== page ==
On 26 March, EU Heads of State or Government continued their joint coordination efforts to address the COVID-19 outbreak and held a six hour long video conference on this subject, but failed to agree on the adequate financing instruments to help countries in fiscal difficulty due to the crisis, The President of the European Parliament President, David Sassoli, strongly criticised the results of the European Council and ‘the short-sightedness and selfishness of some governments’.EU leaders asked the President of the Commission and the President of the European Council to start working on a Roadmap accompanied by an Action Plan to prepare an exit strategy and a comprehensive recovery plan, including unprecedented investment.

The economy and coronavirus - Weekly Picks - 30/03/2020

30-03-2020

This paper provides a summary of some recent analyses of the macroeconomic effects of the coronavirus and some policy recommendations made in the public domain to mitigate these negative effects.

This paper provides a summary of some recent analyses of the macroeconomic effects of the coronavirus and some policy recommendations made in the public domain to mitigate these negative effects.

Regular Update on EUEA level to mitigate the economic and social effects of coronavirus - 30/03/2020

30-03-2020

This document compiles information, obtained from public sources, on the measures proposed and taken at the EU or Euro Area level to mitigate the economic and social effects of Covid19. It will be regularly updated, following new developments.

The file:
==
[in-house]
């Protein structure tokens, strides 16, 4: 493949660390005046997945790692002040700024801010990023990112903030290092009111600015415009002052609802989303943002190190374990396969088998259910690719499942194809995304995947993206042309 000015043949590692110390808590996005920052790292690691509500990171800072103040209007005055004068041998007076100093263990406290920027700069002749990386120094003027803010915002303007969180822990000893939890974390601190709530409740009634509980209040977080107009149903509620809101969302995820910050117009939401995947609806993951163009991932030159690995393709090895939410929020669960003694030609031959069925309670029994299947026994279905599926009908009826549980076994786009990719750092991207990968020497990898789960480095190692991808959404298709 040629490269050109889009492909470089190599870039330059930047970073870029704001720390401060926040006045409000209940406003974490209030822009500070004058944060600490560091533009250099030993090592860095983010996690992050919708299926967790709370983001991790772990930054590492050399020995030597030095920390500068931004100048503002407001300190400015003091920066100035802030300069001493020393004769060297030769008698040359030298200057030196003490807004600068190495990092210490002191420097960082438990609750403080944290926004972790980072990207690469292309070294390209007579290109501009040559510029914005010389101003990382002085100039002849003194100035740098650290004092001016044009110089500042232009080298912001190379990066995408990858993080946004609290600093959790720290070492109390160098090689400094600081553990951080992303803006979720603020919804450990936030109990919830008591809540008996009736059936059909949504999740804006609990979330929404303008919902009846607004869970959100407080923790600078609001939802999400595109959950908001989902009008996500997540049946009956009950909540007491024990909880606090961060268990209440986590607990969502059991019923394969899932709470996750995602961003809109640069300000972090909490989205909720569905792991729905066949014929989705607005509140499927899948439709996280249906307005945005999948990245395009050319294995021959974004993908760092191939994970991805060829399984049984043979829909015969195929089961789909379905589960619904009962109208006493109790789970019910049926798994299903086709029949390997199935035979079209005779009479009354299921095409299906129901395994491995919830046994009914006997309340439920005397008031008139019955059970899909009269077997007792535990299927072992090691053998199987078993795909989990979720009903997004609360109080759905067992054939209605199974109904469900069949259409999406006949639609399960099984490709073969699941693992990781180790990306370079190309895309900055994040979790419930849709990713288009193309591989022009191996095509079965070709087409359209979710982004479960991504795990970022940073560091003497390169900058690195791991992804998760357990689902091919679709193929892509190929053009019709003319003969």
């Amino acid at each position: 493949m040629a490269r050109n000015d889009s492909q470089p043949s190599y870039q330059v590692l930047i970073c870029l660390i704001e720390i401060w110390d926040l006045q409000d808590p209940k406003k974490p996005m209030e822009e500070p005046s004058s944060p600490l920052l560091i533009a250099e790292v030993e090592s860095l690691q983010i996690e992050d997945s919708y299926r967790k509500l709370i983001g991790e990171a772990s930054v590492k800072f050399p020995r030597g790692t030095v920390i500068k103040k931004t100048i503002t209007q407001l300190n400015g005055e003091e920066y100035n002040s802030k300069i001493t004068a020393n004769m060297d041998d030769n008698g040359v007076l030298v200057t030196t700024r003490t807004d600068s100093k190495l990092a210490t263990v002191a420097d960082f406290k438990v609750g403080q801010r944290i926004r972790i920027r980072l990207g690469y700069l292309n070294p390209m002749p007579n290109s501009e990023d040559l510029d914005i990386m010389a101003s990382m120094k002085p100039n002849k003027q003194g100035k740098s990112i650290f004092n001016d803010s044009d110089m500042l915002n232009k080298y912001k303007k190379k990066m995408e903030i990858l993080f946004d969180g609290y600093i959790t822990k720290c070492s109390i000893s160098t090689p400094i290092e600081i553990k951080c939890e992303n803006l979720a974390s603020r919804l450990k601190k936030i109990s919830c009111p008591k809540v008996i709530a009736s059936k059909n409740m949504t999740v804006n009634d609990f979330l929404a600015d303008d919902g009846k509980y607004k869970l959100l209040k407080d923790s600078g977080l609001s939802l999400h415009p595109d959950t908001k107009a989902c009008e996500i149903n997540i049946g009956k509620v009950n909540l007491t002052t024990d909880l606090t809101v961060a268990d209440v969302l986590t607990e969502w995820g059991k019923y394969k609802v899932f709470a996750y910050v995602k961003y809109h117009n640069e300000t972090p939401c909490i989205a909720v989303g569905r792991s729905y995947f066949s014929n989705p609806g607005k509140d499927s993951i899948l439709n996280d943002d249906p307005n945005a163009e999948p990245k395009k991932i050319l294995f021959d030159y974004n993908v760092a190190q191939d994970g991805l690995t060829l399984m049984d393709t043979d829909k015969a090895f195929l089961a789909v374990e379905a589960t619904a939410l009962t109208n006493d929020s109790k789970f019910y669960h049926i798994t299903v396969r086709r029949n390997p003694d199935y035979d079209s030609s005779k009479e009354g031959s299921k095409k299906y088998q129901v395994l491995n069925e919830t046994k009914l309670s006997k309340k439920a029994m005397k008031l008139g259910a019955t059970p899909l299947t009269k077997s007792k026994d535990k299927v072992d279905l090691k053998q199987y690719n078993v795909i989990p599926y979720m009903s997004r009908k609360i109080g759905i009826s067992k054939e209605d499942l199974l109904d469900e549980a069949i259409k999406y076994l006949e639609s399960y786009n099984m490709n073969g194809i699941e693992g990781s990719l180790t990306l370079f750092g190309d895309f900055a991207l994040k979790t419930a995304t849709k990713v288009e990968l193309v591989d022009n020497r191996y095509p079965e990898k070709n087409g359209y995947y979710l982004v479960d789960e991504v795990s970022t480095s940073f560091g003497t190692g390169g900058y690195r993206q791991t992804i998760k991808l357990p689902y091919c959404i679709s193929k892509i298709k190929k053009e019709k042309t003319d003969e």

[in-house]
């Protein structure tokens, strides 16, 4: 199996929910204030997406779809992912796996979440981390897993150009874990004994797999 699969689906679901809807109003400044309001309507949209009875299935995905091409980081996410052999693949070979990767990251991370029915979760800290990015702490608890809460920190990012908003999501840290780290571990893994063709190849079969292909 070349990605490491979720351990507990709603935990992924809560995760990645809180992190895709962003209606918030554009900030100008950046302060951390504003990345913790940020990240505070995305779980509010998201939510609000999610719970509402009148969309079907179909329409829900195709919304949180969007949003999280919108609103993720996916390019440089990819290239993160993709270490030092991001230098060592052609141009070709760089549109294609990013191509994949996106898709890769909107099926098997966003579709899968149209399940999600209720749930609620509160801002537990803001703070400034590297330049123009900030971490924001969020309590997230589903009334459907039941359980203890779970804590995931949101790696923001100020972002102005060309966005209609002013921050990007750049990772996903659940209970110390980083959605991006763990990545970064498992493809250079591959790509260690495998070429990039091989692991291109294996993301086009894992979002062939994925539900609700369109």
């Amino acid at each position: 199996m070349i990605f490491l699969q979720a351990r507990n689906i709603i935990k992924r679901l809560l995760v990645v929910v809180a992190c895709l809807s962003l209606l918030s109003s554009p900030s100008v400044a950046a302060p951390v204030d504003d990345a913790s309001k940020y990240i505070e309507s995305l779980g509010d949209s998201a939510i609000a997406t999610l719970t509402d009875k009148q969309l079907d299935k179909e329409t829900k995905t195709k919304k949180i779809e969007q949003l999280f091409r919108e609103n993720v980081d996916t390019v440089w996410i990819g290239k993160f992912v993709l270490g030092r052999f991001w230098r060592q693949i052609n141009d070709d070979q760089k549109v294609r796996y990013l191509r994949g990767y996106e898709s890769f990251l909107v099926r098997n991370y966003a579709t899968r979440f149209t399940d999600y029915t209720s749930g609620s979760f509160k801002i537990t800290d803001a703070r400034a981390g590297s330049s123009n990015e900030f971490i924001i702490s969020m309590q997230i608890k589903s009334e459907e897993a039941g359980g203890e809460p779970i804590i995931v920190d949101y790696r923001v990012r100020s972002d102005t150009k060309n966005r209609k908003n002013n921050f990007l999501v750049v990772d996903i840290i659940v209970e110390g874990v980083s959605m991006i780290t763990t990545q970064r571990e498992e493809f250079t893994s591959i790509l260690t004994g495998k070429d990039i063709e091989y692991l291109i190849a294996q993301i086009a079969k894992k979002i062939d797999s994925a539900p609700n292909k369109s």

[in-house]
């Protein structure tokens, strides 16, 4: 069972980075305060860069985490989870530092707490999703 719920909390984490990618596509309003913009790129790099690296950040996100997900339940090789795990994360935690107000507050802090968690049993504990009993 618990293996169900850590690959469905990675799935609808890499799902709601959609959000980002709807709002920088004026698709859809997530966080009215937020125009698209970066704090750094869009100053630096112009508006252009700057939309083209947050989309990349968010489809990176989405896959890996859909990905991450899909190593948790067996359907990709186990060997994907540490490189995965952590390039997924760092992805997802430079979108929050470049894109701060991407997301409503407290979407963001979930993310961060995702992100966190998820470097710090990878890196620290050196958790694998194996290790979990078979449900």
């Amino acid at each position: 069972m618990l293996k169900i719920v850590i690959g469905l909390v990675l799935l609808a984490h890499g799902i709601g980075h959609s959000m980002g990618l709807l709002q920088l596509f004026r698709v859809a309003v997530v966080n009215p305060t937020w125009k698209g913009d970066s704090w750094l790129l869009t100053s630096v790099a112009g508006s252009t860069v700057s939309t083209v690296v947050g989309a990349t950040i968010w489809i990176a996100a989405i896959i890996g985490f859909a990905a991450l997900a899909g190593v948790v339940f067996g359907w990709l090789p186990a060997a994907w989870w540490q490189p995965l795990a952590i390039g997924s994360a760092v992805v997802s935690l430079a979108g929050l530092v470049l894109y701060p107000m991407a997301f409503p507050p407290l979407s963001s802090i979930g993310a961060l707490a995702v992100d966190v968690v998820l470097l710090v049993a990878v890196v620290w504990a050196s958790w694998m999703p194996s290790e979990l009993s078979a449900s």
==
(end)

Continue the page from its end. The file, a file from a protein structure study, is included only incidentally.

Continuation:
This document compiles information, obtained from public sources, on the measures proposed and taken at the EU or Euro Area level to mitigate the economic and social effects of Covid19. It will be regularly updated, following new developments.

The ‘general escape clause’ within the Stability and Growth Pact: Fiscal flexibility for severe economic shocks

27-03-2020

An important element of the response to the COVID-19 pandemic will come from European Union (EU) Member States in the form of fiscal intervention. At the same time, Member States are constrained by the fiscal rules in place at both EU and national level. The Stability and Growth Pact contains two clauses allowing Member States to undertake appropriate budgetary measures, within the Pact, in the face of exceptional circumstances. The first is known as the 'unusual events clause', while the second ...